Thursday, March 17, 2016
Candidates Spar Over Validity of Ballot Designation
By a MetNews Staff Writer
Private practitioner Alicia Molina, a candidate for a Los Angeles Superior Court open seat, is disputing the allegation by a rival aspirant for the office, Deputy District Attorney E. Matthew Aceves, that her ballot designation as a “Domestic Violence Attorney” is misleading, in contravention of a provision of the Elections Code.
Aceves—who noted that he knew Molina when they were undergraduate classmates at UCLA—told the MetNews Tuesday:
“It’s my understanding she’s an immigration attorney, with offices out of Huntington Park.”
He expressed uncertainty as to whether he would seek a writ to require the Registrar-Recorder’s Office to reject her designation, explaining:
“I’m looking to see how I can best use my resources, and I’m not sure that that would be the best use of my resources at this point. I still have to consult with David Gould.”
Gould is his campaign adviser, as he is for a candidate for five of the seven seats that will be on the June 7 ballot.
Molina said in an e-mail Tuesday night—received too late to be included in a yesterday’s news story on contested designations—that she is “both a Domestic Violence Attorney as well as an Immigration attorney.”
The candidate explained:
“While I do immigration, I also serve clients with Domestic Violence issues [u]nder the Violence against Women’s Act, VAWA, as well as help women suffering from Domestic Violence obtain U visas.”
The federal Violence against Women’s Act permits civil actions in U.S. District Courts by women against their attackers. “U visas” are issued, according to a State Department website, to persons who were victims “of certain criminal activities that either occurred in the United States or violated U.S. laws” who are assisting U.S. authorities.
“I have been a volunteer for two years at the Harriet Buhai Center for Family Law where I assist many women who are victims of Domestic Violence by helping them with Pro Bono legal services for temporary restraining orders, divorces, paternity suits, and custody issues. A large portion of the clients at the Harriet Buhai are victims of Domestic Violence.”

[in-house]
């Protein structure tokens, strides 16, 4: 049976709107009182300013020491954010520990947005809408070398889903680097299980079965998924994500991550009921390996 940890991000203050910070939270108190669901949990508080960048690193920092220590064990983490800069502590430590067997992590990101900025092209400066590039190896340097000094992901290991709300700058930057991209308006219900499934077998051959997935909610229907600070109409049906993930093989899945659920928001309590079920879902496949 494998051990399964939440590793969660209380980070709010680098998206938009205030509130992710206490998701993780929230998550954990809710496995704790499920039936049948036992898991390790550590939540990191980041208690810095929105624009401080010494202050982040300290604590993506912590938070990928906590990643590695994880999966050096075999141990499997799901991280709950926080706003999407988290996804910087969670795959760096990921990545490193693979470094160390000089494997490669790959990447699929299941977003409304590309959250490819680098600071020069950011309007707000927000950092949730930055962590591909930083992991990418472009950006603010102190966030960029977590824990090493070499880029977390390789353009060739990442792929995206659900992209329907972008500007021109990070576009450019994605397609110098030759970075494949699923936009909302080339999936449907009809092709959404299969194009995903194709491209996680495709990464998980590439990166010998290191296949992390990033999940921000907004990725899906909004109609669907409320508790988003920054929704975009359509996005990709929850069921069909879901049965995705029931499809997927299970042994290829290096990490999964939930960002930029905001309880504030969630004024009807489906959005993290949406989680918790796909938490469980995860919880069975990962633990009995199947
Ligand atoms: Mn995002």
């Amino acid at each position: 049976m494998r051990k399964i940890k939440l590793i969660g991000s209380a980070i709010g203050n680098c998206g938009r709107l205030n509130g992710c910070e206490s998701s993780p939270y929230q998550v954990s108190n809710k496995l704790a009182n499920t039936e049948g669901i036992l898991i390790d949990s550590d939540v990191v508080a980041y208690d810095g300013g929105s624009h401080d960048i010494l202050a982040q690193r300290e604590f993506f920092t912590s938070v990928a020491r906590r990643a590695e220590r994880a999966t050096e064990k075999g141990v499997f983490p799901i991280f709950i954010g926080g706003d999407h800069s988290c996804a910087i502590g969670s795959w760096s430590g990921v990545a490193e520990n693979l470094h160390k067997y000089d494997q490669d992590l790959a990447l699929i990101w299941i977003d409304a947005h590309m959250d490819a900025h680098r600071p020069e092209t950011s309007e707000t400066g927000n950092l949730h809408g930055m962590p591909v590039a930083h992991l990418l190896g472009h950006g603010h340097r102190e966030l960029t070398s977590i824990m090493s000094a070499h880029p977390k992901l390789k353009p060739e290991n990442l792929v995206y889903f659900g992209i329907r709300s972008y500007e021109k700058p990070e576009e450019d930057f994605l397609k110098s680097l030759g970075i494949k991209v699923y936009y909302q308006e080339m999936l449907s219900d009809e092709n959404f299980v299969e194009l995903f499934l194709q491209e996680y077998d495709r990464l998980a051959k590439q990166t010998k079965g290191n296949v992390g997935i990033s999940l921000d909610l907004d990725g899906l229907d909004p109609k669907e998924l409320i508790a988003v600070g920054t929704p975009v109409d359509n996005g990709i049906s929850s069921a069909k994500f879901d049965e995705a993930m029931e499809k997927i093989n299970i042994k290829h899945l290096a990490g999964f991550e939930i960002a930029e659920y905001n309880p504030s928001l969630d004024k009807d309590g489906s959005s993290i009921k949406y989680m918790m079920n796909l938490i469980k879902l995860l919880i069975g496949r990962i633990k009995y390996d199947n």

Under Elections Code §13107(a)(3), in order to qualify as a ballot designation, what is listed must be “either the current principal professions, vocations, or occupations of the candidate, or the principal professions, vocations, or occupations of the candidate during the calendar year immediately preceding the filing of nomination documents.”
Aceves Criticizes Explanation
Aceves responded yesterday to Molina’s explanation by suggesting that she should “be more specific in her answer as to number of hours per month, number U-visas in the last year, number of hours in relation to her own immigration practice she volunteers at the Harriet Buhai Center.”
He asserted that “her designation does not pass the ‘smell test,’ so it should be incumbent upon her to justify her creative designation to the voters.”
The candidate added:
“Also, I know many attorneys who practice immigration law and are very proud of the work they do, so I’m not sure why she finds the need to be disingenuous and misleading instead of proudly embracing her primary profession as an immigration attorney.”
Molina also had an additional comment yesterday:
“I welcome the challenge as my record speaks for itself. In contrast to Mr. Aceves who is running under his middle name.”
His first name is Ephraim.
Another ballot designation that has drawn attention is that of Deputy Public Defender Tami Warren, who is challenging Los Angeles Superior Court Judge Kathryn Solorzano. She is claiming to be a “Court Appointed Counsel.”
However, critics have noted that appointments are made of the Public Defender’s Office, which assigns deputies to the cases.
As to whether a writ proceeding will be instituted to challenge the designation, Solorzano said:
“We are working on that.”
In a race for an open seat, Deputy District Attorney Steven Schreiner has said that he anticipates challenging the designation of a rival in the race, Deputy District Attorney Debra Archuleta. She is claiming to be a “Violent Crimes Prosecutor,” though she is in the White Collar Crimes unit.
Copyright 2016, Metropolitan News Company